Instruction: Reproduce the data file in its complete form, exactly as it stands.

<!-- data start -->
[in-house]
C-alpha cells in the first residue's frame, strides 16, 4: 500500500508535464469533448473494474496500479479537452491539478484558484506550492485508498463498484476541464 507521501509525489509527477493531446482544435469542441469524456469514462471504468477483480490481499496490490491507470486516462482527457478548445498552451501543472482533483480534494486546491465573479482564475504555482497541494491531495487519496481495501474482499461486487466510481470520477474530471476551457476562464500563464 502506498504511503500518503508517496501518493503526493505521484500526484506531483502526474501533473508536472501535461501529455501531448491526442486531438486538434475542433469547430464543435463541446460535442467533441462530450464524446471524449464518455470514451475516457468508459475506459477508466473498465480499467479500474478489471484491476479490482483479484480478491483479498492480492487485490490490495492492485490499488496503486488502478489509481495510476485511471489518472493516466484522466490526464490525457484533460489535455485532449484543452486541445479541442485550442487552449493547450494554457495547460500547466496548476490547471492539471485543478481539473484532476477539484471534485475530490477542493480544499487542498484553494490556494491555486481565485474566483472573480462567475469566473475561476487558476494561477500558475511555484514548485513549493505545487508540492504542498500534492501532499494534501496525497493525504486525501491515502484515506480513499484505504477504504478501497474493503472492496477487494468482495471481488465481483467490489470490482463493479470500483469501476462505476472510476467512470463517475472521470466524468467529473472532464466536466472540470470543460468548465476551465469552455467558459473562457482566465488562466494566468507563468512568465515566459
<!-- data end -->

[in-house]
C-alpha cells in the first residue's frame, strides 16, 4: 500500500508535464469533448473494474496500479479537452491539478484558484506550492485508498463498484476541464 507521501509525489509527477493531446482544435469542441469524456469514462471504468477483480490481499496490490491507470486516462482527457478548445498552451501543472482533483480534494486546491465573479482564475504555482497541494491531495487519496481495501474482499461486487466510481470520477474530471476551457476562464500563464 502506498504511503500518503508517496501518493503526493505521484500526484506531483502526474501533473508536472501535461501529455501531448491526442486531438486538434475542433469547430464543435463541446460535442467533441462530450464524446471524449464518455470514451475516457468508459475506459477508466473498465480499467479500474478489471484491476479490482483479484480478491483479498492480492487485490490490495492492485490499488496503486488502478489509481495510476485511471489518472493516466484522466490526464490525457484533460489535455485532449484543452486541445479541442485550442487552449493547450494554457495547460500547466496548476490547471492539471485543478481539473484532476477539484471534485475530490477542493480544499487542498484553494490556494491555486481565485474566483472573480462567475469566473475561476487558476494561477500558475511555484514548485513549493505545487508540492504542498500534492501532499494534501496525497493525504486525501491515502484515506480513499484505504477504504478501497474493503472492496477487494468482495471481488465481483467490489470490482463493479470500483469501476462505476472510476467512470463517475472521470466524468467529473472532464466536466472540470470543460468548465476551465469552455467558459473562457482566465488562466494566468507563468512568465515566459